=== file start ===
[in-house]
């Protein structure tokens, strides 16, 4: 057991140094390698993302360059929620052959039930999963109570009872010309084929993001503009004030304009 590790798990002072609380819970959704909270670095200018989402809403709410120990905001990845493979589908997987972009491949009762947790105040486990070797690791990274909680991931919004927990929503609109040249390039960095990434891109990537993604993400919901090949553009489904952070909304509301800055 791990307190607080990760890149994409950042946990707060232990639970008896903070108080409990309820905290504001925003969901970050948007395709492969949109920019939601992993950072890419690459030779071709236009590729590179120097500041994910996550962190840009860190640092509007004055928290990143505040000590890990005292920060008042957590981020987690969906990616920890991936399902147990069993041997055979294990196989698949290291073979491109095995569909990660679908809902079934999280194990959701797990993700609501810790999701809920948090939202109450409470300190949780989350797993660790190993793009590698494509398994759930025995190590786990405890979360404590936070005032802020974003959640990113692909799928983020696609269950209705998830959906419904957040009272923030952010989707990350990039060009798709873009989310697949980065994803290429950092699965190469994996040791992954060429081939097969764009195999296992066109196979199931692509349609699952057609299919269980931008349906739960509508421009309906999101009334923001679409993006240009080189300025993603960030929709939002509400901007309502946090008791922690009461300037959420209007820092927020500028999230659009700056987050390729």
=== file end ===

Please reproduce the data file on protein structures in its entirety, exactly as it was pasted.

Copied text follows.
[in-house]
């Protein structure tokens, strides 16, 4: 057991140094390698993302360059929620052959039930999963109570009872010309084929993001503009004030304009 590790798990002072609380819970959704909270670095200018989402809403709410120990905001990845493979589908997987972009491949009762947790105040486990070797690791990274909680991931919004927990929503609109040249390039960095990434891109990537993604993400919901090949553009489904952070909304509301800055 791990307190607080990760890149994409950042946990707060232990639970008896903070108080409990309820905290504001925003969901970050948007395709492969949109920019939601992993950072890419690459030779071709236009590729590179120097500041994910996550962190840009860190640092509007004055928290990143505040000590890990005292920060008042957590981020987690969906990616920890991936399902147990069993041997055979294990196989698949290291073979491109095995569909990660679908809902079934999280194990959701797990993700609501810790999701809920948090939202109450409470300190949780989350797993660790190993793009590698494509398994759930025995190590786990405890979360404590936070005032802020974003959640990113692909799928983020696609269950209705998830959906419904957040009272923030952010989707990350990039060009798709873009989310697949980065994803290429950092699965190469994996040791992954060429081939097969764009195999296992066109196979199931692509349609699952057609299919269980931008349906739960509508421009309906999101009334923001679409993006240009080189300025993603960030929709939002509400901007309502946090008791922690009461300037959420209007820092927020500028999230659009700056987050390729």